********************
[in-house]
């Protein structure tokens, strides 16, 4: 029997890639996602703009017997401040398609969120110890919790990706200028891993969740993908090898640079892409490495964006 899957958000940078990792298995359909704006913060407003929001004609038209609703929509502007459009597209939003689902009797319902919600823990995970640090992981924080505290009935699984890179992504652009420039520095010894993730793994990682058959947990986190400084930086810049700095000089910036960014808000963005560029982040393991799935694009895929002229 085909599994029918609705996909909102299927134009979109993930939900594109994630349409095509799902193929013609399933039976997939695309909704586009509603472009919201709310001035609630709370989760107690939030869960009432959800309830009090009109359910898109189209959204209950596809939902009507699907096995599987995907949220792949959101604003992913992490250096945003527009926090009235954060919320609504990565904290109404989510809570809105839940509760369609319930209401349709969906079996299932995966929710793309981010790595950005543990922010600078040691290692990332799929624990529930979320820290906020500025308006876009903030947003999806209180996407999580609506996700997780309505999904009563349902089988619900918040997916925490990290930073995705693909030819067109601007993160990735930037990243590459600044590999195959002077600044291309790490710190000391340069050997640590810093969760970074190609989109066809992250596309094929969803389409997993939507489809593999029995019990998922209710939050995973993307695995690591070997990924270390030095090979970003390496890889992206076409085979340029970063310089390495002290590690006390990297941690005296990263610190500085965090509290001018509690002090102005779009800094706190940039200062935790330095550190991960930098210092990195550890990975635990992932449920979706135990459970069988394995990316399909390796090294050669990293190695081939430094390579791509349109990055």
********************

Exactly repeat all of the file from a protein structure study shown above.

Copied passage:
[in-house]
């Protein structure tokens, strides 16, 4: 029997890639996602703009017997401040398609969120110890919790990706200028891993969740993908090898640079892409490495964006 899957958000940078990792298995359909704006913060407003929001004609038209609703929509502007459009597209939003689902009797319902919600823990995970640090992981924080505290009935699984890179992504652009420039520095010894993730793994990682058959947990986190400084930086810049700095000089910036960014808000963005560029982040393991799935694009895929002229 085909599994029918609705996909909102299927134009979109993930939900594109994630349409095509799902193929013609399933039976997939695309909704586009509603472009919201709310001035609630709370989760107690939030869960009432959800309830009090009109359910898109189209959204209950596809939902009507699907096995599987995907949220792949959101604003992913992490250096945003527009926090009235954060919320609504990565904290109404989510809570809105839940509760369609319930209401349709969906079996299932995966929710793309981010790595950005543990922010600078040691290692990332799929624990529930979320820290906020500025308006876009903030947003999806209180996407999580609506996700997780309505999904009563349902089988619900918040997916925490990290930073995705693909030819067109601007993160990735930037990243590459600044590999195959002077600044291309790490710190000391340069050997640590810093969760970074190609989109066809992250596309094929969803389409997993939507489809593999029995019990998922209710939050995973993307695995690591070997990924270390030095090979970003390496890889992206076409085979340029970063310089390495002290590690006390990297941690005296990263610190500085965090509290001018509690002090102005779009800094706190940039200062935790330095550190991960930098210092990195550890990975635990992932449920979706135990459970069988394995990316399909390796090294050669990293190695081939430094390579791509349109990055």